Capone: Research push will take commitment

By Paul Mayne
January 31, 2013

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CaponePaul Mayne, Western News
Western Vice-President (Research) John Capone said the landscape of research is changing dramatically and Western, too, must change if it wants to improve its research standing across the country.

It won’t be an easy climb to the top of the research heap for Western, said John Capone, Western vice-president (research). But it’s something he feels the university needs to do.

“No question, a university’s reputation on the global stage mainly relates to research activity, output and intensity,” Capone told a packed Great Hall at the Jan. 24 Leaders’ Forum. “It is the magnet to attract the best students, faculty and staff.

“We want to be in that game as intensively as we can.”

And right now, Capone doesn’t see Western as a starter when it comes to the game of research. With just over $230 million in total research funding in 2011-12, Western ranks consistently No. 9 or No. 10 among Canadian universities. While the university is on the ‘research team,’ it finds itself consistently riding the bench.

With the lofty goal of becoming No. 5 in the country in terms of research dollars, it would mean millions more in funding support funnelled to the university.

“We want to be No. 5 in Canada just in research funding alone. We will need to double it up, and to do that is about $100 million. We can maybe do it, but it’s important that we do do it,” Capone said. “So, how do we actually trigger those goals and make things happen – and not in an incremental way, but in a bold big way? We want to strive for global leadership, at least in our areas of strength. Those areas will permeate and elevate everything else that we do.”

The signature research areas determined by the university include neuroscience, imaging, materials, wind, sustainability, planetary science, philosophy of science and musculoskeletal health.

“We’re going to focus on our strengths, but, of course, that is not an exclusionary thing and it doesn’t mean other areas aren’t important to the university,” Capone said. “But you need to focus on key areas where you can make a big difference.”

Amit Chakma, Western president, believes the university has what it takes. But it’s now time to start leap-frogging fellow institutions.

“We have missed a great opportunity. Over the last decade, when our research funding across the system nearly doubled, we have not been able to capture the momentum others have,” Chakma said at the forum. He noted schools such as Calgary and Ottawa who, 10-15 years ago, were below Western in terms of research funding, are today ahead.

“And it’s more than just dollar values. You can see the impact in many other ways,” the president said. “There is enough evidence for me to say they are our competition. Impact is probably even more important than dollars. If you can make the impact, the dollars will follow.”

Capone, who started the top research post on Oct. 1, earned a BSc in Biochemistry from Western in 1978 and a PhD in Biochemistry from McMaster in 1983. The Leaders’ Forum marked his first opportunity to address his area to the larger university community.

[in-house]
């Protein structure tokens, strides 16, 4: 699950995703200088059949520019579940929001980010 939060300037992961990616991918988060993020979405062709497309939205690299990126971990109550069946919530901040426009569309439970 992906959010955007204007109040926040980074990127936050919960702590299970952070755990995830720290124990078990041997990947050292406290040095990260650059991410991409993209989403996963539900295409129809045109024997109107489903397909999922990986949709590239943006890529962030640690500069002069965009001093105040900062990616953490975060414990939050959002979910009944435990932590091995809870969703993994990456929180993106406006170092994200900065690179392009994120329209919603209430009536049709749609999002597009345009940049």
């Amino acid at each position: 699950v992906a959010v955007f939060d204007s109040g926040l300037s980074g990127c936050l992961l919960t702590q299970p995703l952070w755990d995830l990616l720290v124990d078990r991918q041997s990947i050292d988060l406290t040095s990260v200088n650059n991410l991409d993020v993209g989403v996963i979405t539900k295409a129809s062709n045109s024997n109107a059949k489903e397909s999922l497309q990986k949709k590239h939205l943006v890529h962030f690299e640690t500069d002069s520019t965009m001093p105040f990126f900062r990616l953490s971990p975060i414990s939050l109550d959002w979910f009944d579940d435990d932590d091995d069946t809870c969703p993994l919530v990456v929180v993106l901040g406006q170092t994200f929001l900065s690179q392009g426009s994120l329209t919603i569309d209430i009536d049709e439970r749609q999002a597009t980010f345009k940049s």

Getting to that impact desired by the president will mean a focused approach to the university’s investments, Capone added, not only in established areas, but also in emerging ones where Western needs to be ahead of the curve.

“Part of that will be clustering in our areas of strength, a willingness to aggressively recruit, not necessarily at the entry/junior level, but at the mid/senior level, and not just individuals, but groups. We need to actively pursue excellence,” Capone said.

He added a focus on research intensity and impact – with the same determination as Western has on ‘student experience’ for past 15 years – will begin to push Western closer to where it wants to be. Developing an action plan and investing in pathways that foster a strategic focus on research within faculties and administrative units can be a huge start.

Capone said offering additional support mechanisms to help early- and mid-career researchers take the ‘next step’ is important and the university needs to remain flexible, diversify and identify new areas of funding, at least in the sciences.

“The landscape of funding is changing significantly,” he said. “The individual initiated grant is a component that is there and still important, but we do have to offer support mechanism for people to get into the game and keep them in the game.”

Changes to internal programs, including funding/indirect costs allocations, are needed to better align with strategic directions, along with the need to make strategic hires of early- and mid-career, rising stars that are hungry to establish themselves.

Capone said Western has a tremendous amount of work ahead to get where they want, and need, to be.

“Going ahead, we want to be counted among the best in Canada,” he said. “We need to integrate and organize our research structures differently, we need to develop clusters of strength, and we need to establish a culture of convergent research activity. And we need to have whole (Western) community around it.”























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